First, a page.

Electric car owner charged with stealing 5 cents worth of juice | News
CHAMBLEE, Ga. -- One Saturday in November, Kaveh Kamooneh drove his Nissan Leaf to Chamblee Middle School, where his 11-year-old son was playing tennis.
Kamooneh had taken the liberty of charging the electric car with an exterior outlet at the school. Within minutes of plugging in the car, he says a Chamblee police officer appeared.
"He said that he was going to charge me with theft by taking because I was taking power, electricity from the school," Kamooneh said.
Kamooneh says he had charged his car for 20 minutes, drawing about a nickel's worth of juice. Don Francis of Clean Cities Atlanta, an electric vehicle advocacy group, says the estimate of 5 cents is accurate.
"I'm not sure how much electricity he stole," said Chamblee police Sergeant Ernesto Ford, but he added: It doesn't matter. "He broke the law. He stole something that wasn't his."
Sgt. Ford says the officer should have arrested Kamooneh on the spot. But he didn't. Instead, the officer filed a police report. Then 11 days passed, and two deputies showed up at his house in Decatur.
"They arrested me here at about eight o'clock at night," Kamooneh said.
Ford said he sought the arrest warrant after determining that school officials hadn't given Kamooneh permission to plug in his car. Ford said Chamblee Police did so without asking school officials if they wanted to prosecute the alleged theft of electricity. A DeKalb Schools spokesman did not respond to a request for comment.
Records show Kamooneh spent more than 15 hours in the DeKalb County Jail for plugging his car into a school's electrical outlet.
Kamooneh acknowledges he hadn't asked permission first. "When I got there, there was nobody there. It was a Saturday morning," he said.
"A theft is a theft," Sgt. Ford said. When asked if he'd make the arrest again, he answered: "Absolutely."
Wednesday afternoon, DeKalb County School District spokesman Quinn Hudson released a statement saying the school system "has cooperated in the investigation and will continue to do so."
Wednesday evening, Chamblee City Manager and Police Chief Marc Johnson issued the following statement:
We received a 911 call advising that someone was plugged into the power outlet behind the middle school. The responding officer located the vehicle in the rear of the building at the kitchen loading dock up against the wall with a cord run to an outlet. The officer spent some time trying to determine whose vehicle it was. It was unlocked and he eventually began looking through the interior after verifying it did not belong to the school system.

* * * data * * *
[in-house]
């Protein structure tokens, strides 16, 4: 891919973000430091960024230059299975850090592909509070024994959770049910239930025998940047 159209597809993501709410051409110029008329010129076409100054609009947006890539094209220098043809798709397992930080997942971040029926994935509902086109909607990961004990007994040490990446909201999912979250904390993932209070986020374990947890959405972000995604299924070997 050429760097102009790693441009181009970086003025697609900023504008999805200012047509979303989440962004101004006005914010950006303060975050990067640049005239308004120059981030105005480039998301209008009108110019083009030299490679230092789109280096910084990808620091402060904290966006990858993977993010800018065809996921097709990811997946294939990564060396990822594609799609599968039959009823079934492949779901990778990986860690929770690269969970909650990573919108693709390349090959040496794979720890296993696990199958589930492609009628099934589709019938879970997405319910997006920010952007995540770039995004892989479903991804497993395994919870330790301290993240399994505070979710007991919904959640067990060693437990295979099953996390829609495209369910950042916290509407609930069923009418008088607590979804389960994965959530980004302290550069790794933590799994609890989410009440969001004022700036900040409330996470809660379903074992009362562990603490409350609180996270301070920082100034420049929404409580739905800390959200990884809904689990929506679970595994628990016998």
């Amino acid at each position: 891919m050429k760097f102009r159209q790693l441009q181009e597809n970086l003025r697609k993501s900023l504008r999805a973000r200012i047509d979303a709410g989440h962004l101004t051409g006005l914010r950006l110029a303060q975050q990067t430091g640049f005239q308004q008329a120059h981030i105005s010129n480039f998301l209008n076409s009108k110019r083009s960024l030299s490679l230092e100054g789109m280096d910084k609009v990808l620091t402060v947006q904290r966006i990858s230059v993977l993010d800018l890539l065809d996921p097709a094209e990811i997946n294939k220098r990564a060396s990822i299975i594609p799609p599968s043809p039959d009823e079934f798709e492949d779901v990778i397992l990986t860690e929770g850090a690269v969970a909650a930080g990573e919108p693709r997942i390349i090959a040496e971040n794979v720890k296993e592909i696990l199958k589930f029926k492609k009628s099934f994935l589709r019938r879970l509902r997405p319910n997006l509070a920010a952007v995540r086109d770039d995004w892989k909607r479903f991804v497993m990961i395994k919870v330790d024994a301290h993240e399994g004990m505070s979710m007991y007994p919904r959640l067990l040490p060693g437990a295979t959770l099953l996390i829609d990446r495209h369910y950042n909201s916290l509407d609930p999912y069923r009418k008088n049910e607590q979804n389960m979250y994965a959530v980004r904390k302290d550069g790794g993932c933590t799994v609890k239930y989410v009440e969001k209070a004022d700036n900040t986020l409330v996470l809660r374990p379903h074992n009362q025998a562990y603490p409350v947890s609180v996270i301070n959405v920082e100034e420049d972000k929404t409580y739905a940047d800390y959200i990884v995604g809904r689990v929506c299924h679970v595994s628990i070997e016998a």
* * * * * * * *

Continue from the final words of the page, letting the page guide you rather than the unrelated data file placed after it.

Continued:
The officer, his marked patrol vehicle and the electric vehicle were all in clear view of the tennis courts. Eventually, a man on the courts told the officer that the man playing tennis with him owned the vehicle. The officer went to the courts and interviewed the vehicle owner. The officer's initial incident report gives a good indication of how difficult and argumentative the individual was to deal with. He made no attempt to apologize or simply say oops and he wouldn't do it again. Instead he continued being argumentative, acknowledged he did not have permission and then accused the officer of having damaged his car door. The officer told him that was not true and that the vehicle and existing damage was already on his vehicles video camera from when he drove up.
Given the uncooperative attitude and accusations of damage to his vehicle, the officer chose to document the incident on an incident report. The report was listed as misdemeanor theft by taking. The officer had no way of knowing how much power had been consumed, how much it cost nor how long it had been charging.
The report made its way to Sgt Ford's desk for a follow up investigation. He contacted the middle school and inquired of several administrative personnel whether the individual had permission to use power. He was advised no. Sgt. Ford showed a photo to the school resource officer who recognized Mr. Kamooneh. Sgt Ford was further advised that Mr. Kamooneh had previously been advised he was not allowed on the school tennis courts without permission from the school . This was apparently due to his interfering with the use of the tennis courts previously during school hours.
Based upon the totality of these circumstances and without any expert advice on the amount of electricity that may have been used, Sgt Ford signed a theft warrant. The warrant was turned over to the DeKalb Sheriffs Dept for service because the individual lived in Decatur, not Chamblee. This is why he was arrested at a later time.
I am sure that Sgt. Ford was feeling defensive when he said a theft is a theft and he would do it again. Ultimately, Sgt. Ford did make the decision to pursue the theft charges, but the decision was based on Mr. Kamooneh having been advised that he was not allowed on the property without permission. Had he complied with that notice none of this would have occurred. Mr. Kamooneh's son is not a student at the middle school and he was not the one playing tennis. Mr. Kamooneh was taking lessons himself.
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